© Springer International Publishing Switzerland 2015Javier Plaza Penadés and Luz M. Martínez Velencoso (eds.)European Perspectives on the Common European Sales LawStudies in European Economic Law and Regulation410.1007/978-3-319-10497-3_4
4. The Mandatory Nature of the Right of Withdrawal
University of Valencia, Valencia, Spain
One of the main features of the CESL—unlike other international instruments—concerns its optional nature, i.e. the parties must agree upon its application in order for this instrument to govern the particular contract. However, once the parties have agreed upon its application, certain aspects of this instrument have a mandatory nature where the relevant contract is concluded between a consumer and a trader, one of these being the right of withdrawal. The aim of this chapter is to consider the regulation of this right of consumers in the Proposal on a CESL and in certain other instruments devoted to the harmonisation of contractual obligations in Europe.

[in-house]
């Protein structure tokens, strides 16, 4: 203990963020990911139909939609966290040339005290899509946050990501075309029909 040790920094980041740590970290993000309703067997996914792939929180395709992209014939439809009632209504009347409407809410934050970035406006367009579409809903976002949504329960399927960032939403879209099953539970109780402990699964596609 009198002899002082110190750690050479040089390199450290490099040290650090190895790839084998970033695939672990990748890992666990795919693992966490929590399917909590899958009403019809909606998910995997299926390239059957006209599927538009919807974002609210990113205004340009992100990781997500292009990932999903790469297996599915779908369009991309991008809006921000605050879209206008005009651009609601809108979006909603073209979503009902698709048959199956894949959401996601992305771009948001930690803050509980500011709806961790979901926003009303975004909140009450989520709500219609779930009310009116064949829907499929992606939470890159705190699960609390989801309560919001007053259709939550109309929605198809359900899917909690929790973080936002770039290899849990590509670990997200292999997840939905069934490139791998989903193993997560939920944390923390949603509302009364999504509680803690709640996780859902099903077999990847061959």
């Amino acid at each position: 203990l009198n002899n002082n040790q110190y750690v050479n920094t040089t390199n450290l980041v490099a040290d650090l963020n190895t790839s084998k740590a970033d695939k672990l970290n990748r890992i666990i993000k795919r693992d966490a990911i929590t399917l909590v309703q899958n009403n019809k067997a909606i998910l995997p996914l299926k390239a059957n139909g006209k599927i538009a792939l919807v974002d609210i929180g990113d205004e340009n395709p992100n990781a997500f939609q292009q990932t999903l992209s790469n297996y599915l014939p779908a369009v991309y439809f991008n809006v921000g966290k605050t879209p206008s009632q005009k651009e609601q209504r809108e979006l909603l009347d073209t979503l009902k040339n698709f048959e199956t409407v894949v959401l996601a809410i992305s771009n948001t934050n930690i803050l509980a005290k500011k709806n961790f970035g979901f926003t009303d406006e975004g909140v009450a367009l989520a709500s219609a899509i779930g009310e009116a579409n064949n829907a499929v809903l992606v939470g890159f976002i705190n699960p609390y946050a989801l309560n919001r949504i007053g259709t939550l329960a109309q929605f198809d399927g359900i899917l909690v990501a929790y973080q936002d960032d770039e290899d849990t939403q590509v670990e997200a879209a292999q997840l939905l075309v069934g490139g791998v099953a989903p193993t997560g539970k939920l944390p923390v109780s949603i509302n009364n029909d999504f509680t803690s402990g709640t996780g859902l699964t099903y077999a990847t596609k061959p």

KeywordsRight of withdrawalInformation dutiesMandatory nature of the right of withdrawalWithdrawal periodEffects of withdrawal
The right of withdrawal granted to consumers in certain situations (also known as the “cooling-off period”, (Ebers and Arroyo i Amayuelas 2006) appears in the context of contractual obligations as a more modern development of the principle of binding force (or pacta sunt servanda), which traditionally only operated when performance of contractual obligations became impossible for reasons that could not have been foreseen without the fault of one of the parties.